Exogenous expression of ATP6V0D2 in HuR KO cells restored their responses to TLR3. (a,b) FLAG–ATP6V0D2 was expressed in HuR KO cells after retroviral infection and its expression was confirmed with western blotting (WB) using the indicated antibodies (a) and with RT–qPCR (b). (c) Endosomal acidification was visualized with acridine orange staining. Red dots indicate acidified endosomes, highlighted with white arrowhead. Left panel: WT cells; middle panel: WT cells treated with Bafilomycin A1; right panel: HuR KO1 + FLAG–ATP6V0D2 cells. Scale bar, 10 µm. Number of red positive cells was counted and the percentage of positive cells was plotted as bar graph. (d) After poly(I:C) stimulation for 8 h, the expression levels of Ifnb1 and Cxcl10 mRNAs in the wild-type (WT), HuR KO1, and HuR KO1 + FLAG–ATP6V0D2 cells were measured with RT–qPCR. Data are representative of three independent experiments (means ± SE). *p < 0.01, **p < 0.05, Student’s t test.

Discussion

Several lines of evidence have suggested that the posttranscriptional regulation of mRNA plays a vital role in the gene expression involved in the immune responses. Shaw and Kamen demonstrated that the posttranscriptional degradation of granulocyte–macrophage colony-stimulating factor (Csf2) mRNA is mediated through its AU sequences15. Since then, the importance of AREs in the 3′UTR regions of the target mRNAs involved in innate immune regulation has been reported16,17,24. In-depth investigations of how RBPs, such as AUF1, tristetraprolin (TTP), and T-cell-restricted intracellular antigen 1 (TIA1), regulate cytokine expression and the immune responses have emphasized their importance in mRNA regulation14,25,26,27,28,29,30. HuR is one of the key players in this regulation, binding and stabilizing target mRNAs to allow persistent protein synthesis. It has been suggested that HuR regulates Il4 and Ifnb1 mRNAs31,32,33. We previously demonstrated that HuR regulates the RLR-mediated antiviral innate immune response by increasing the stability of Plk2 mRNA, which facilitates the nuclear translocation of IRF320. Here, we extended this observation by evaluating the effects of HuR deficiency on mRNA expression after stimulation with an TLR3 agonist, and found significant reductions in Ifnb1 and Cxcl10 mRNA expression and in IRF3 phosphorylation in poly(I:C)-stimulated HuR KO cells (Fig. 1). This was further supported by an HuR-shRNA-mediated knockdown analysis in which MEF and RAW264.7 cells showed reduced Ifnb1 and Cxcl10 mRNA expression after poly(I:C) stimulation (Fig. 2). Therefore, HuR regulates the antiviral innate immune response by targeting the TLR3 signalling pathway.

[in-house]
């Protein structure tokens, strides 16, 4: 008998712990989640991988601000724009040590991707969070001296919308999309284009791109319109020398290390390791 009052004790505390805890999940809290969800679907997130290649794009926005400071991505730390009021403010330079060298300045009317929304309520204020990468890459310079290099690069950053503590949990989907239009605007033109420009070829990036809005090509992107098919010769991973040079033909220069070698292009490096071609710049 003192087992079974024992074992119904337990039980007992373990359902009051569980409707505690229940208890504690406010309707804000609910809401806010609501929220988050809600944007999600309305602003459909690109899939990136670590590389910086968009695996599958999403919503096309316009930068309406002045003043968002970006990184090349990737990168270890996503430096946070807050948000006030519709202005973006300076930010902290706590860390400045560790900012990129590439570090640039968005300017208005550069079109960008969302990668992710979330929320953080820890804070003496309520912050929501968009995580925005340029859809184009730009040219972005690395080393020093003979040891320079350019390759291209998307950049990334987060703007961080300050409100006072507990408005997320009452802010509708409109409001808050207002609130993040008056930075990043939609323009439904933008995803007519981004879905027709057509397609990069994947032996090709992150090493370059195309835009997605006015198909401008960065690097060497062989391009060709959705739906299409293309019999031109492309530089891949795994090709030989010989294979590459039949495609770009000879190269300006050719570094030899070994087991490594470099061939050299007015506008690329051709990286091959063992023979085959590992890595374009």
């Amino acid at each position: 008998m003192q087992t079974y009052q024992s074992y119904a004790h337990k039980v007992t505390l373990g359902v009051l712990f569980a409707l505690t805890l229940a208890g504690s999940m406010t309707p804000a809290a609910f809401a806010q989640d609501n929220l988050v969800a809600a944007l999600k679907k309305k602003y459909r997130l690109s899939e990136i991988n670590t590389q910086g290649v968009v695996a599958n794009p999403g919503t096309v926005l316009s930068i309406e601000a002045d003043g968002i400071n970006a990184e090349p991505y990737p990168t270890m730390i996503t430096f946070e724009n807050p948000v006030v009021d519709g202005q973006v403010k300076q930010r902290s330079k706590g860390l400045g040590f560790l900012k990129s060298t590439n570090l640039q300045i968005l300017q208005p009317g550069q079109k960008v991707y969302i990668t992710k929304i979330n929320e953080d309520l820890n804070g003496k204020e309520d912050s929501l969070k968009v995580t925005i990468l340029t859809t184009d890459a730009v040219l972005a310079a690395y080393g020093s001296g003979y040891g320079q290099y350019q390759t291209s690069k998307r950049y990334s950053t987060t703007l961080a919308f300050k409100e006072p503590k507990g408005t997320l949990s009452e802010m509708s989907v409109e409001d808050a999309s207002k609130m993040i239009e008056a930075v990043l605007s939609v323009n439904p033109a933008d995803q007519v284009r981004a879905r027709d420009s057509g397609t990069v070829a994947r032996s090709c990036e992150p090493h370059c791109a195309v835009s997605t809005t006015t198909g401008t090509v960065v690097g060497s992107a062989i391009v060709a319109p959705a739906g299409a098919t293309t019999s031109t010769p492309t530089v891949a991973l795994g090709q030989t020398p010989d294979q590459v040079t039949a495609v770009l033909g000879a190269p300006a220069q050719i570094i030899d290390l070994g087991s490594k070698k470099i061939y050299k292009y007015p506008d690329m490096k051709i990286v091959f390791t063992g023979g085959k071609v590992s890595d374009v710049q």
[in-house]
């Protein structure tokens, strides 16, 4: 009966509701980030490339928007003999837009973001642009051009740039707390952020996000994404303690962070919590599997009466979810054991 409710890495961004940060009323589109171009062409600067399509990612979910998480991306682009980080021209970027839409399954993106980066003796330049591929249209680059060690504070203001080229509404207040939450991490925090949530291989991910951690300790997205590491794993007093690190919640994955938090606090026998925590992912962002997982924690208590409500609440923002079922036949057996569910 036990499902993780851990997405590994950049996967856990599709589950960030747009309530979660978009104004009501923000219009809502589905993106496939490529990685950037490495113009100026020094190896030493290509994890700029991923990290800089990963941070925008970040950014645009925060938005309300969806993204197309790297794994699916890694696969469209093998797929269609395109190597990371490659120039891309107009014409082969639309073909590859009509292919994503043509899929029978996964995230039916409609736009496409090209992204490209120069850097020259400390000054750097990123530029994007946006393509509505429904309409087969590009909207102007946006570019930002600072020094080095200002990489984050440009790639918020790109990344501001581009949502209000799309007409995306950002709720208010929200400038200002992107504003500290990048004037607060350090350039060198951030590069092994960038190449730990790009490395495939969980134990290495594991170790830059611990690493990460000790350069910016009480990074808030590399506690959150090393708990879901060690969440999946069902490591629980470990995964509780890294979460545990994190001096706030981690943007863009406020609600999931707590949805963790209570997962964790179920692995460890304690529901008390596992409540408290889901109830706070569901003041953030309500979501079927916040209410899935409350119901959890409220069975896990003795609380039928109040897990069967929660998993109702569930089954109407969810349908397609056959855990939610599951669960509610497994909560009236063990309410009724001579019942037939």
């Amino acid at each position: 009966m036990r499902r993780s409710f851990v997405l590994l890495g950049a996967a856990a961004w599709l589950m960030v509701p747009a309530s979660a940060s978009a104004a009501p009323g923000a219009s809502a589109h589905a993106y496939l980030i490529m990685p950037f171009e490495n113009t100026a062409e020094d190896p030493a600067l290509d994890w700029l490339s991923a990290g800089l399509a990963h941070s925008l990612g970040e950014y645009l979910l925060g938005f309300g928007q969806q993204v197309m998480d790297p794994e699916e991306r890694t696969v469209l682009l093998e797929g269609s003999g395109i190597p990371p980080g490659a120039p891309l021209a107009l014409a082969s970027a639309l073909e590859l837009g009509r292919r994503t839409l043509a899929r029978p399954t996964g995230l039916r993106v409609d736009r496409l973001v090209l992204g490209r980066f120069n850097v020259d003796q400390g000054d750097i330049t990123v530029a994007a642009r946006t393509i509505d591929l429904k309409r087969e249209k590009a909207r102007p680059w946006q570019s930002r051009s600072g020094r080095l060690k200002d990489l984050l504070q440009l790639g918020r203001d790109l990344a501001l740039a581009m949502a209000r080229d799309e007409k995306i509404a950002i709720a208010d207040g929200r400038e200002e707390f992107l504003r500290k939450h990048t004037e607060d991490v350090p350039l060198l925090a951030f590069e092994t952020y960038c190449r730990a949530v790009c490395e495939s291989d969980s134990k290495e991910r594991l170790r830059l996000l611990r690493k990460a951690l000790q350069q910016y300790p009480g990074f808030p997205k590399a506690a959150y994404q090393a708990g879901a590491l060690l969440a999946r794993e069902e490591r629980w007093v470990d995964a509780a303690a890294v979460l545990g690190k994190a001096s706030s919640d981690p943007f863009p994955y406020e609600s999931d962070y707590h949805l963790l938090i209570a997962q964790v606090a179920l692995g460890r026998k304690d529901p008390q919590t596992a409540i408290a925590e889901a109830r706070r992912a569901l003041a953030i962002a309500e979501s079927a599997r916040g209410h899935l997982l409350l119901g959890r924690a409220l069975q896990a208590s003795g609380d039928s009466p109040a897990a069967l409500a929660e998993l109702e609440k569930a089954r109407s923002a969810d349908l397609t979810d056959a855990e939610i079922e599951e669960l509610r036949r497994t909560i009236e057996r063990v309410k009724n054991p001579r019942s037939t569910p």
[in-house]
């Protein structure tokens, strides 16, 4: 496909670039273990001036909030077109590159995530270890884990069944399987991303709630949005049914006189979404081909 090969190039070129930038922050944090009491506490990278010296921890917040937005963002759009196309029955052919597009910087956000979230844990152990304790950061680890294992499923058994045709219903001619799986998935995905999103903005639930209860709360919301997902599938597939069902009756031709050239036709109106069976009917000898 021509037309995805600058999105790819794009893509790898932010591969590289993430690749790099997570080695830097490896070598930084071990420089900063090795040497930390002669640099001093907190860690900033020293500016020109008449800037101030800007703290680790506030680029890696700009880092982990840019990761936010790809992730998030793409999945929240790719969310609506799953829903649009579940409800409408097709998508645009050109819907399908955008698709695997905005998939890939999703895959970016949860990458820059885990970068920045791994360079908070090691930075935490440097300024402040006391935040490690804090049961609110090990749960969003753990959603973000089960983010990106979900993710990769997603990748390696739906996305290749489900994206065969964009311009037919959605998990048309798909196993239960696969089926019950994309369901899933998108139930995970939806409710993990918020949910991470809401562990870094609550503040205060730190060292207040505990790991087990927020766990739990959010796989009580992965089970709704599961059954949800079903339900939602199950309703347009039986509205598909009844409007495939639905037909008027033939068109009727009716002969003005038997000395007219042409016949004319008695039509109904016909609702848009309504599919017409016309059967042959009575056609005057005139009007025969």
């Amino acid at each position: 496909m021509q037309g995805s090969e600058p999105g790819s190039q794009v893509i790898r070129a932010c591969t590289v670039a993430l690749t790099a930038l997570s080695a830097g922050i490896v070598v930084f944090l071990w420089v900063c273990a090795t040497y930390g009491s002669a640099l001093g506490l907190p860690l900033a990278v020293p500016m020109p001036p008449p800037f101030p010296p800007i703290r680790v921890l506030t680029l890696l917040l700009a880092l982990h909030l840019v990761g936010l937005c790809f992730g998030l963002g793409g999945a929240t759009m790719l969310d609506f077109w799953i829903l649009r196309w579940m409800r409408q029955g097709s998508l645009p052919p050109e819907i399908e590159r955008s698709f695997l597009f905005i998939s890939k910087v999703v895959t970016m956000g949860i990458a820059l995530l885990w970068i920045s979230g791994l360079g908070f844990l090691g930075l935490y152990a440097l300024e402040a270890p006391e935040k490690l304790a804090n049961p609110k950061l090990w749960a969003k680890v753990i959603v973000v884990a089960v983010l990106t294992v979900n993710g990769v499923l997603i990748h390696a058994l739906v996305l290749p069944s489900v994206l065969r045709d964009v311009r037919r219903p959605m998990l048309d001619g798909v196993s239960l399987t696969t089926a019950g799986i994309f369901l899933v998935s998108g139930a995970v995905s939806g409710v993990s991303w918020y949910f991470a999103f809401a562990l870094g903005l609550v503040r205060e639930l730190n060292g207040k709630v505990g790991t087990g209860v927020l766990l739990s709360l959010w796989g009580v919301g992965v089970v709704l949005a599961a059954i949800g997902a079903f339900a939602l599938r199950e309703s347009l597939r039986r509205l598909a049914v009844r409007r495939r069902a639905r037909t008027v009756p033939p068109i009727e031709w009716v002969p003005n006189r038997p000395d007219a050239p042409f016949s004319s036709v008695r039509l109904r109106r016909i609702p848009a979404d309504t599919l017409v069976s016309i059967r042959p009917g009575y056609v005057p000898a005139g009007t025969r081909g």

Activated TLR3 is known to localize in the endosomal compartment. It is transported to the endosome from the ER via the Golgi apparatus in the presence of UNC93B1 protein34,35. A number of studies have demonstrated that TLR3-mediated responses occur under acidic conditions, which are blocked by ATPase inhibitors, such as bafilomycin A136,37. In general, ligand recognition by endosomal TLRs, such as TLR3, TLR7, and TLR9, and the subsequent activation of downstream signalling are affected by the endolysosomal pH36,38,39. We postulated that the downregulation of the TLR3 responses by endosomal neutralization was attributable to the impairment of TLR3 cleavage or its trafficking to the endosome. A study by Qi et al. (2012) demonstrated that proteolytic cleavage is not essential for TLR3 signalling in response to poly(I:C)35. Therefore, we reasoned that TLR3 trafficking from the ER to the endosome might be disturbed by endosomal neutralization. Because UNC93B1 is crucial for the cytosolic trafficking of TLR3, its activity in TLR3 signalling at different pHs requires further confirmation. In addition, we found that Atp6v0d2 mRNA expression was upregulated following TLR3 stimulation whereas it was unchanged following TLR7/9 stimulation (Fig. 3b). These results suggest that poly(I:C)-mediated upregulation of Atp6v0d2 mRNA may facilitate TLR3-mediated signaling by increasing endosomal acidification in a positive feedback fashion whereas this increment is not induced by TLR7 and TLR9. Thus, different expression profile of Atp6v0d2 mRNA during TLR3 and TLR7/9 signaling may contribute to different responses of HuR KO cells to these TLRs.